Dear Dedicated Members for Change,

Brother Rick Boyles is one of the founders of DMC and has served this Order as a Noble Grand, a District Deputy Grand Master, a Grand Master, a Director of the Grand Lodge Board, and as a Grand Representative.    The Independent Order of Odd Fellows, like all other fraternal orders, has elephants sitting in our Lodge rooms:  Declining membership.   Rick is not afraid to address this existential issue.   And we should not be afraid to tackle it either.

F – L – T

Dave Rosenberg
Past Grand Master
Jurisdiction of California


10 Probable Reasons Fraternal & Religious Groups are losing membership.

Recently, there have been news reports regarding various well-established religious groups losing members. We are already aware of the issues facing us in our fraternity, and they do not pertain solely to the Odd Fellows. Here are some probable reasons for the losses.  Of course, some prefer to think that the pandemic we all just survived has hastened our own group’s decline. Still, all of us have shared in this pain, so coming out of it somewhat intact should have signaled a rejuvenation of sorts, and while it is great to see our brothers and sisters mostly alive and well, our decline started many years before the pandemic’s reign.  Here are some other probable reasons for the losses.

  1. Our loss of personal connection with the outside world significantly affects our decline. When the Odd Fellows first formed, we were deeply intertwined with the world around us, particularly during the California Gold Rush. It’s crucial to recognize that, at that time, most people desperately needed shelter, security, nourishment, and other essentials.  The Odd Fellows were instrumental in providing these, a testament to the power of personal connection and engagement.
  2. We have not adapted to today’s world.  While we certainly can’t provide for everyone’s needs, we can exist as a haven from the outside world, regardless of political or religious beliefs.  Our ritual speaks to our four walls’ proud ignorance of politics, yet many seem compelled to spread hatred and divisiveness.
  3. There is a continued failure to attract the young.  Most lodges are lucky if they have a member younger than fifty years old.  There are several reasons for this, which are listed below.
  4. We resist modern media.  Of course, age has its own burdens, but we are losing connections with the younger generation by resisting modern media, such as the Internet.  Brother Dave Rosenberg has stated that we have skipped at least a generation.  Now, it is closer to two generations.  We can’t exist much longer if we expect all members to be at the end of modern life expectancy.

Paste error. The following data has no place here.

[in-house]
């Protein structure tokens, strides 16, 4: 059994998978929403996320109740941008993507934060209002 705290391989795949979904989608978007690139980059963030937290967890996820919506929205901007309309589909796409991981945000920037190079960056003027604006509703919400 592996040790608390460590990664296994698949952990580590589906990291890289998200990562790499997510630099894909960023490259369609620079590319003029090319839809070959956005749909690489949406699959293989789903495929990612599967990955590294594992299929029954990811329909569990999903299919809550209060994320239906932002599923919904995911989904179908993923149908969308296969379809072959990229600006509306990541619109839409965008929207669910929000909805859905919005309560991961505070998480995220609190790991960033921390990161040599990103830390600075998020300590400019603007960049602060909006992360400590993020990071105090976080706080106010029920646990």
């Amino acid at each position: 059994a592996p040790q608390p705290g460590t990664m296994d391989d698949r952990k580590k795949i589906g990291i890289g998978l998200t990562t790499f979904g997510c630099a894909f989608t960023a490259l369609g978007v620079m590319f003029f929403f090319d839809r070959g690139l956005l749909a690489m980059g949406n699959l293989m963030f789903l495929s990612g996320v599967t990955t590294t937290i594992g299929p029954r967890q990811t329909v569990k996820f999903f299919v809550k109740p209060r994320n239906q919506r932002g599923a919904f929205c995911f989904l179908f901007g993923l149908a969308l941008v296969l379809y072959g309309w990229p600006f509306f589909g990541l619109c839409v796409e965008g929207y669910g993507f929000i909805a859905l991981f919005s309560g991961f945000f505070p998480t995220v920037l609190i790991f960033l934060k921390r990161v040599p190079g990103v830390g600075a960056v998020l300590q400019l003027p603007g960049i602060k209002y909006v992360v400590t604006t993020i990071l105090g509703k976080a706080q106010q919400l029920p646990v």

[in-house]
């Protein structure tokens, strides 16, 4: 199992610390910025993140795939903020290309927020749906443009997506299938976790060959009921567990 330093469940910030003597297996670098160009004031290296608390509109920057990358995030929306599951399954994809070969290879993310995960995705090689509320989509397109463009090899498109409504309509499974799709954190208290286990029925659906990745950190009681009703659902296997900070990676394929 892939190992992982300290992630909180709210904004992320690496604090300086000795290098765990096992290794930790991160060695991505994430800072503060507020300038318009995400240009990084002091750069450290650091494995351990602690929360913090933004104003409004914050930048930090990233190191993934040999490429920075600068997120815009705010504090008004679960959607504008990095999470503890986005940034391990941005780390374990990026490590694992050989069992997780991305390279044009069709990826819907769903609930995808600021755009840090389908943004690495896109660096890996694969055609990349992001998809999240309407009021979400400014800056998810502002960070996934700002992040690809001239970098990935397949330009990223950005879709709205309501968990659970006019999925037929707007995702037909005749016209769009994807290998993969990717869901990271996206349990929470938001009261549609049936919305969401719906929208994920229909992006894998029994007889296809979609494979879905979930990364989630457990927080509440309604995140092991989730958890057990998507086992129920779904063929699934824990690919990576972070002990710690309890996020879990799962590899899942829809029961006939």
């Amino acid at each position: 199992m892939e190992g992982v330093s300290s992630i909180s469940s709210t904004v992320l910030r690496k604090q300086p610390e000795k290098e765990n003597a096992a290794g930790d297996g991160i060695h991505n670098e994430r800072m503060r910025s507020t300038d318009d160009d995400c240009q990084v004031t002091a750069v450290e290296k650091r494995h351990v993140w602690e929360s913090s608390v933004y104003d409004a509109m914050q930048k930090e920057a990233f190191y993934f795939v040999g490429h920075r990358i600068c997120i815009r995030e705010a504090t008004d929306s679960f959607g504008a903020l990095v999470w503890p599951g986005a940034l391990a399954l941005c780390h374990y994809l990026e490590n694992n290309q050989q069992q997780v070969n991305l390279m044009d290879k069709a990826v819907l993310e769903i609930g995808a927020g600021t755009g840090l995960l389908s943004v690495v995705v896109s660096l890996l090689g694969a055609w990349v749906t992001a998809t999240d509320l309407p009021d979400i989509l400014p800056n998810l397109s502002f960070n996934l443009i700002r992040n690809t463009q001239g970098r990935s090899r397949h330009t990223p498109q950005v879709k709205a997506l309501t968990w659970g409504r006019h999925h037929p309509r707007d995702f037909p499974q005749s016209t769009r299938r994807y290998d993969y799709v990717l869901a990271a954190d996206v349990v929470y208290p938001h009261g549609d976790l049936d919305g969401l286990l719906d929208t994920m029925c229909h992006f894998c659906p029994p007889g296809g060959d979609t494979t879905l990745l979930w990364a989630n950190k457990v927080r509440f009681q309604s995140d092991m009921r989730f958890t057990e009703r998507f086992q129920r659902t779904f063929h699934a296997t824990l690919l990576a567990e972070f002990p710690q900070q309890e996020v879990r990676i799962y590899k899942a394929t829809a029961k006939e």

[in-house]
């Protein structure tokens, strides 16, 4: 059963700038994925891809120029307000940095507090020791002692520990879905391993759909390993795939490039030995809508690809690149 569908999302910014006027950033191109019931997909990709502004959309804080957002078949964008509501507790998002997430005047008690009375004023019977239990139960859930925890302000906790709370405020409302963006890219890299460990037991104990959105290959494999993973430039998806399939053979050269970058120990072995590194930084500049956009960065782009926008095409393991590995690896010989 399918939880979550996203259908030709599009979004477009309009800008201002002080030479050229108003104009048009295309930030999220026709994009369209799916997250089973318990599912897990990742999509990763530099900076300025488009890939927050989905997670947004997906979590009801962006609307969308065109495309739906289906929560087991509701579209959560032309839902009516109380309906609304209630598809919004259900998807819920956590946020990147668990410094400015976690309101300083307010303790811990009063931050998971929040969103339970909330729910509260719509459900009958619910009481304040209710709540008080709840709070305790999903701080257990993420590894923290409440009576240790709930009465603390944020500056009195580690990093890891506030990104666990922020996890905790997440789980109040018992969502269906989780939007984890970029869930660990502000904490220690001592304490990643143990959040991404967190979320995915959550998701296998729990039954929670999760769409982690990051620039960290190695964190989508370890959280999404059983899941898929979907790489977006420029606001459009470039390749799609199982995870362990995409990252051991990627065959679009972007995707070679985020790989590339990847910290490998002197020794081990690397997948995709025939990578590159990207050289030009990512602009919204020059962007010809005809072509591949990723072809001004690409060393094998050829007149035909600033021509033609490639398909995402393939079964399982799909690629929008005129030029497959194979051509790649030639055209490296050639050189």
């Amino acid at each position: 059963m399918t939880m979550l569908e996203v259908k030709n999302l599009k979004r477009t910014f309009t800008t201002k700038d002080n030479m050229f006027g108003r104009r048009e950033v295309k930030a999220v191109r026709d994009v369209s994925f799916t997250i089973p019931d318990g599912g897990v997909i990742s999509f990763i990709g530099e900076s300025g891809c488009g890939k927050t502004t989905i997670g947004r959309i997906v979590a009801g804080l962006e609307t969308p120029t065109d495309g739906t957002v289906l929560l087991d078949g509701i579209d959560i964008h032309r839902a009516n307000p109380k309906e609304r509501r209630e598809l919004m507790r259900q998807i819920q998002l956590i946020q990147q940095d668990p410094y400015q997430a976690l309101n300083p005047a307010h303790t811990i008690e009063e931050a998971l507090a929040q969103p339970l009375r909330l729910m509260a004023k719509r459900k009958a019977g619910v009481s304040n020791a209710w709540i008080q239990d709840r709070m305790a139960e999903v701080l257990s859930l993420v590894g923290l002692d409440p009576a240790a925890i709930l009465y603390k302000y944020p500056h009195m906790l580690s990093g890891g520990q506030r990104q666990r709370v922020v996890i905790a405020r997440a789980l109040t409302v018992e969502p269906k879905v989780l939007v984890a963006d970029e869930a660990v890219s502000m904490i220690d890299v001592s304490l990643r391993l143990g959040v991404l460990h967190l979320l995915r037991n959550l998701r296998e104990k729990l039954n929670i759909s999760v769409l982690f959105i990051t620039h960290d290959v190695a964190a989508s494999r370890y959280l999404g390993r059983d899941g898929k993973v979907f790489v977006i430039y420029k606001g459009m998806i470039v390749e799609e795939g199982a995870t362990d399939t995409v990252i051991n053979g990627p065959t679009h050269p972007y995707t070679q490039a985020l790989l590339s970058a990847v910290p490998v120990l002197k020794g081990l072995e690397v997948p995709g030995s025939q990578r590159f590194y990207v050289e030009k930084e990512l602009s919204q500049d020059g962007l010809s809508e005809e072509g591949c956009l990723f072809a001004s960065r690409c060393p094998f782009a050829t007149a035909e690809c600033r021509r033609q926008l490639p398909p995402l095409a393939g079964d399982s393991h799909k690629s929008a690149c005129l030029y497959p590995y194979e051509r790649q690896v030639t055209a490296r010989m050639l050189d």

5. We have failed to adapt to today’s nonprejudicial world.  Many lodges still ban women from attending.  Older rituals still refer to people of “other races.”  Sure, we have edited these passages, but has the sense of it been removed? While many groups were initially steeped in divisions, and the basis was part of society itself, some groups have successfully dissolved their prejudices much quicker than the Odd Fellows.  Our text is still antiquated, and many seem proud of this.  Who knows the “unwritten work”? Yet, it persists.
  6. While it is essential to remain inviolate from the outside world, without political or religious prejudice, do we invite anyone in? Many lodges need new members. Some lodges live basically by a quorum of five active members, all over seventy years old, and seem to fear anyone new. If the onlookers are new and seek to join, we like to brandish our ritual and code books and threaten each new member with obscure punishments if they don’t adhere to the words of our ancestors.
  7. Established members often bully everyone else, whether political or economic; there are many reasons.  Many members think their existence is essential in a fraternal order now two hundred years old.  Bullies often claim that they are the only ones who can do a specific job.
  8. Lodge bullies, often in charge for the first time, can make pivotal demands or statements that hurt other members. Just one statement or bad idea can quickly derail a lodge’s membership.  They seem unaware that the IRS mandates that tax-exempt organizations (501c8 “Fraternal Societies”) and their members must reap some benefits for being members.  We do not exist as an order to police the world.
  9. Failure to be relevant. While we want to rise above outside political settings, they do exist. Most of our lodges are in the middle of towns, yet the population doesn’t know we are there. We must step outside and see that people need friendship, love, and truth.
  10. All members of our order are equal, which is also true of our society. We need to treat all members equally and not insult anyone. One step to gaining new membership is ensuring we don’t lose old members.

In Friendship, Love, and Truth, Rick Boyles.

 

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